First Clojure Program - Looking For Feedback

I’ve written my first non-trivial program and am looking for feedback in terms of style, alternative approaches, or any other suggestions for improving it.

I’m hoping the intent is clear from the code / comments. Thanks!

;; pick <limit>

;; display a random integer between 1 and <imit> inclusive, ensuring
;; previously selected values are not repeated, remembering history
;; betwen invocations

;; use first command line param as limit and fail if it isn't present

(let [limit (first *command-line-args*)]
  (when-not limit
    (println "usage: pick <limit>")
    (System/exit 0))

  ;; if (chosen-<limit>.txt) exists, open it and read history of chosen numbers

  (let [file-name (str "chosen-" limit ".txt")
        chosen-numbers-str (if (.exists (clojure.java.io/file file-name))
                             (slurp file-name)
                             "")
        chosen-numbers (set (clojure.string/split chosen-numbers-str #"\s+"))
        all-numbers-seq (range 1 (+ (Integer/parseInt limit) 1))
        all-numbers (set (map str all-numbers-seq))
        available-numbers (clojure.set/difference all-numbers chosen-numbers)]

    ;; pick number from 1 to <limit> inclusive that has not already been chosen

    (when (empty? available-numbers)
      (println "sorry, all numbers have been picked")
      (System/exit 0))

    (let [selected-number (rand-nth (vec available-numbers))]
      (println selected-number)
      
      ;; create chosen-<limit>.txt if it doesn't exist
      ;; write out latest choice to chosen-<limit>.txt and close file

      (spit file-name (str selected-number "\n") :append true))))

That’s readable code leveraging core libraries; good for an initial effort.
When I went through it, and thought about how I would approach the problem, I defaulted toward a couple of alternative ideas:

  • 1 - leverage the clojure reader and .edn as a simple format for serializing the state.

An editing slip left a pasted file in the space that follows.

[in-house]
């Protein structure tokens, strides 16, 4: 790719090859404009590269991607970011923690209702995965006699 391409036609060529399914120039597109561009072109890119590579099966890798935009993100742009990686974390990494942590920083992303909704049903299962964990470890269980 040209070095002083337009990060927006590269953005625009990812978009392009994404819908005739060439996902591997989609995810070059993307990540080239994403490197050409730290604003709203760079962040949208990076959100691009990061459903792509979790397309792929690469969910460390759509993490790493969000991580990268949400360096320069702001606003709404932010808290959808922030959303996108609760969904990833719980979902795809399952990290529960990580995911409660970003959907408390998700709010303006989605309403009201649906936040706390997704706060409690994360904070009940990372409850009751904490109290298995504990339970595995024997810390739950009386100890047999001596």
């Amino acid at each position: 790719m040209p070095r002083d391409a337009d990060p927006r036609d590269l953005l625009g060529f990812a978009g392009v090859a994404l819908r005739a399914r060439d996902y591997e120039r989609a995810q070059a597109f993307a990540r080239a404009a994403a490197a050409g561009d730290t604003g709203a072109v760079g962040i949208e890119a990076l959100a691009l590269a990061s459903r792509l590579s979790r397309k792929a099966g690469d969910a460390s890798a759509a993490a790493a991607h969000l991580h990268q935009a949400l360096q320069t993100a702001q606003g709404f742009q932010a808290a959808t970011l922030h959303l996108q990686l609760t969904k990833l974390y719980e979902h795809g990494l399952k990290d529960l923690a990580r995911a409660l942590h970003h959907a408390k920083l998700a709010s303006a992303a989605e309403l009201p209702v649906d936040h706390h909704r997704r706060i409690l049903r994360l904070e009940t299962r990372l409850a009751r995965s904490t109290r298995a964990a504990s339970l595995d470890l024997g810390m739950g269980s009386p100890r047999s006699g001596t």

• 2 - separate out steps into smaller functions and compose them to get the work done.

1 makes things easy since we can alter the algorithm for generating random picks to not even use sets. Instead, we can just generate a random sequence of numbers once, and store it for draws. When we run out of numbers in the sequence, we’re done. No checking for previously chosen values, no need to manually parse things (the reader does it for us).

2 helps make things a bit more readable (and easy to alter). I was able to extend the api after the fact by threading through an optional argument to reset the sequence of draws, so once the draws are exhausted a new sequence can be initiated. It also allows us to sort of simplify the control flow and factor out the imperative branches (like the multiple calls to System/exit depending on failure conditions). I opted for a simple api to advance the random number sequence and record the choice (using a clojure map). We basically use sequential transformations of the map to communicated stuff by adding/removing keys, and let the absence or presence of data drive the control flow. Clojure also tends to leverage the idea of nil punning, where the absense of a thing (the nil value) conveys meaning too. In this case, if the pick function can’t advance because there aren’t any numbers left, it will return nil, which can be picked up by consumers like draw! to indicate absence. If there aren’t any numbers, we can inform the user.

I also targeted using the clojure cli to run this as a little script:

(ns picker
  (:require [clojure.java.io :as io]
            [clojure.edn]))

(defn init-numbers [n]
  {:limit n
   :remaining (shuffle (range 1 (inc n)))})

(defn pick [{:keys [remaining] :as m}]
  (when-let [n (first remaining)]
    (assoc m :remaining   (rest remaining)
           :choice n)))

(defn load! [limit reset?]
  (let [fname (str "chosen-" limit ".edn")
        f     (io/file fname)]
    (if (or reset? (not (.exists f)))
      (init-numbers limit)
      (-> f slurp clojure.edn/read-string))))

(defn save! [{:keys [limit] :as m}]
  (->> (with-out-str (pr m))
       (spit (str "chosen-" limit ".edn"))))

(defn draw!  [limit reset?]
  (if-let [new-state (-> limit (load! reset?) pick)]